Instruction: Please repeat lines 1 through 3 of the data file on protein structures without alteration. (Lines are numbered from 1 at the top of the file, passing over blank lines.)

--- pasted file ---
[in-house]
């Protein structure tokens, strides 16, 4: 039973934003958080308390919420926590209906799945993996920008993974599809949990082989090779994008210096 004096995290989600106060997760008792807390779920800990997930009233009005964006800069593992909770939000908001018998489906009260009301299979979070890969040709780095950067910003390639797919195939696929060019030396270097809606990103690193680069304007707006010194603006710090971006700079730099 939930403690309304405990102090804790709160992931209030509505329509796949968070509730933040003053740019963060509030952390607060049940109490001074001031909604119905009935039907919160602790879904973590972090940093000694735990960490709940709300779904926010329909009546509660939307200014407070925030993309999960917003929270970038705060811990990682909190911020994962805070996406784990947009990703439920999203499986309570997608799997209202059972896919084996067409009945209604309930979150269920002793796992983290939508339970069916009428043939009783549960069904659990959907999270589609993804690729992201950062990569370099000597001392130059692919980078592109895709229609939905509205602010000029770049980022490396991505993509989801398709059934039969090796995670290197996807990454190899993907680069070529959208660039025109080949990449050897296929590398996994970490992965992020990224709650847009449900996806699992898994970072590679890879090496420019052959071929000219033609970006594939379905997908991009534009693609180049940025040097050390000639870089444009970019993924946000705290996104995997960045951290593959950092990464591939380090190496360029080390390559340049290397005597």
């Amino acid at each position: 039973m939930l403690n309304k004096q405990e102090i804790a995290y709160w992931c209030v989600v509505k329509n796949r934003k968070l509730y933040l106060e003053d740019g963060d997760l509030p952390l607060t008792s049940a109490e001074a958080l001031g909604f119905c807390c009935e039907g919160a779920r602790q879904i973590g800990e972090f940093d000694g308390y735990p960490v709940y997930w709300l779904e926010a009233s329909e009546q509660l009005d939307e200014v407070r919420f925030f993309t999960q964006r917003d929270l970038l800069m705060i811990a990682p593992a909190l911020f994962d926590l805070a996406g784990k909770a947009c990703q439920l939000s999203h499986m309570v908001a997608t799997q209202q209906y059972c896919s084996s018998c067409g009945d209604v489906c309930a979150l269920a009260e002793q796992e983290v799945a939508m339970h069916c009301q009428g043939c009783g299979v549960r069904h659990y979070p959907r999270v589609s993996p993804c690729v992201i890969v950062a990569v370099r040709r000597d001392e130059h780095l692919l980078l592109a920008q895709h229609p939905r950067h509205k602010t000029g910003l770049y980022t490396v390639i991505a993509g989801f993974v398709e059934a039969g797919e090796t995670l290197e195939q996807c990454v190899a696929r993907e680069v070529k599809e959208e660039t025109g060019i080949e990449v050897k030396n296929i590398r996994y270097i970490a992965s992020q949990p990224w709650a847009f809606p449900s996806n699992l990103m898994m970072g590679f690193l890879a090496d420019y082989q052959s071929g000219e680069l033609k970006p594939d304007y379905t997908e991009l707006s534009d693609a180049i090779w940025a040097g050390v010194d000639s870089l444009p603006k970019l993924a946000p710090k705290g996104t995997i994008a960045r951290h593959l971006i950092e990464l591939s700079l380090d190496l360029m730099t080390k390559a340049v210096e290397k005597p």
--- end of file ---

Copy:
[in-house]
């Protein structure tokens, strides 16, 4: 039973934003958080308390919420926590209906799945993996920008993974599809949990082989090779994008210096 004096995290989600106060997760008792807390779920800990997930009233009005964006800069593992909770939000908001018998489906009260009301299979979070890969040709780095950067910003390639797919195939696929060019030396270097809606990103690193680069304007707006010194603006710090971006700079730099 939930403690309304405990102090804790709160992931209030509505329509796949968070509730933040003053740019963060509030952390607060049940109490001074001031909604119905009935039907919160602790879904973590972090940093000694735990960490709940709300779904926010329909009546509660939307200014407070925030993309999960917003929270970038705060811990990682909190911020994962805070996406784990947009990703439920999203499986309570997608799997209202059972896919084996067409009945209604309930979150269920002793796992983290939508339970069916009428043939009783549960069904659990959907999270589609993804690729992201950062990569370099000597001392130059692919980078592109895709229609939905509205602010000029770049980022490396991505993509989801398709059934039969090796995670290197996807990454190899993907680069070529959208660039025109080949990449050897296929590398996994970490992965992020990224709650847009449900996806699992898994970072590679890879090496420019052959071929000219033609970006594939379905997908991009534009693609180049940025040097050390000639870089444009970019993924946000705290996104995997960045951290593959950092990464591939380090190496360029080390390559340049290397005597």
């Amino acid at each position: 039973m939930l403690n309304k004096q405990e102090i804790a995290y709160w992931c209030v989600v509505k329509n796949r934003k968070l509730y933040l106060e003053d740019g963060d997760l509030p952390l607060t008792s049940a109490e001074a958080l001031g909604f119905c807390c009935e039907g919160a779920r602790q879904i973590g800990e972090f940093d000694g308390y735990p960490v709940y997930w709300l779904e926010a009233s329909e009546q509660l009005d939307e200014v407070r919420f925030f993309t999960q964006r917003d929270l970038l800069m705060i811990a990682p593992a909190l911020f994962d926590l805070a996406g784990k909770a947009c990703q439920l939000s999203h499986m309570v908001a997608t799997q209202q209906y059972c896919s084996s018998c067409g009945d209604v489906c309930a979150l269920a009260e002793q796992e983290v799945a939508m339970h069916c009301q009428g043939c009783g299979v549960r069904h659990y979070p959907r999270v589609s993996p993804c690729v992201i890969v950062a990569v370099r040709r000597d001392e130059h780095l692919l980078l592109a920008q895709h229609p939905r950067h509205k602010t000029g910003l770049y980022t490396v390639i991505a993509g989801f993974v398709e059934a039969g797919e090796t995670l290197e195939q996807c990454v190899a696929r993907e680069v070529k599809e959208e660039t025109g060019i080949e990449v050897k030396n296929i590398r996994y270097i970490a992965s992020q949990p990224w709650a847009f809606p449900s996806n699992l990103m898994m970072g590679f690193l890879a090496d420019y082989q052959s071929g000219e680069l033609k970006p594939d304007y379905t997908e991009l707006s534009d693609a180049i090779w940025a040097g050390v010194d000639s870089l444009p603006k970019l993924a946000p710090k705290g996104t995997i994008a960045r951290h593959l971006i950092e990464l591939s700079l380090d190496l360029m730099t080390k390559a340049v210096e290397k005597p």